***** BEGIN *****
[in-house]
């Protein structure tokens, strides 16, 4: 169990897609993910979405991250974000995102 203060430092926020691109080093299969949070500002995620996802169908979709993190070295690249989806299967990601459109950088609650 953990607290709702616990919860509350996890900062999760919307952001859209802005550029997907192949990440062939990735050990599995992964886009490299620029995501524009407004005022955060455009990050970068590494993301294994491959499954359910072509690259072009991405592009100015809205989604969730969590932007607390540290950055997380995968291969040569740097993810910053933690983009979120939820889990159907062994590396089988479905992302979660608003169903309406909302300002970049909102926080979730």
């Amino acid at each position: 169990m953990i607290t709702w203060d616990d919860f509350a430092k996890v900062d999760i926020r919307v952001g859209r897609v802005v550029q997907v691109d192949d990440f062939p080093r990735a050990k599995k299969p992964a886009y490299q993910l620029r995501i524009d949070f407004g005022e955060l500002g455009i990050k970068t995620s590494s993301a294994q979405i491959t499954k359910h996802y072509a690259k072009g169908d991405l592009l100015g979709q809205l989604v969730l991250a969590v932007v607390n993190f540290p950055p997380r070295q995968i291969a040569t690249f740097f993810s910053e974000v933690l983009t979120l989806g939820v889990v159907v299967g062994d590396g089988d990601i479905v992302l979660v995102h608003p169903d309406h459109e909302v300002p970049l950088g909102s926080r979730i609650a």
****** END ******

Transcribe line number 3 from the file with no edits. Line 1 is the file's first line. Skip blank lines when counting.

């Amino acid at each position: 169990m953990i607290t709702w203060d616990d919860f509350a430092k996890v900062d999760i926020r919307v952001g859209r897609v802005v550029q997907v691109d192949d990440f062939p080093r990735a050990k599995k299969p992964a886009y490299q993910l620029r995501i524009d949070f407004g005022e955060l500002g455009i990050k970068t995620s590494s993301a294994q979405i491959t499954k359910h996802y072509a690259k072009g169908d991405l592009l100015g979709q809205l989604v969730l991250a969590v932007v607390n993190f540290p950055p997380r070295q995968i291969a040569t690249f740097f993810s910053e974000v933690l983009t979120l989806g939820v889990v159907v299967g062994d590396g089988d990601i479905v992302l979660v995102h608003p169903d309406h459109e909302v300002p970049l950088g909102s926080r979730i609650a």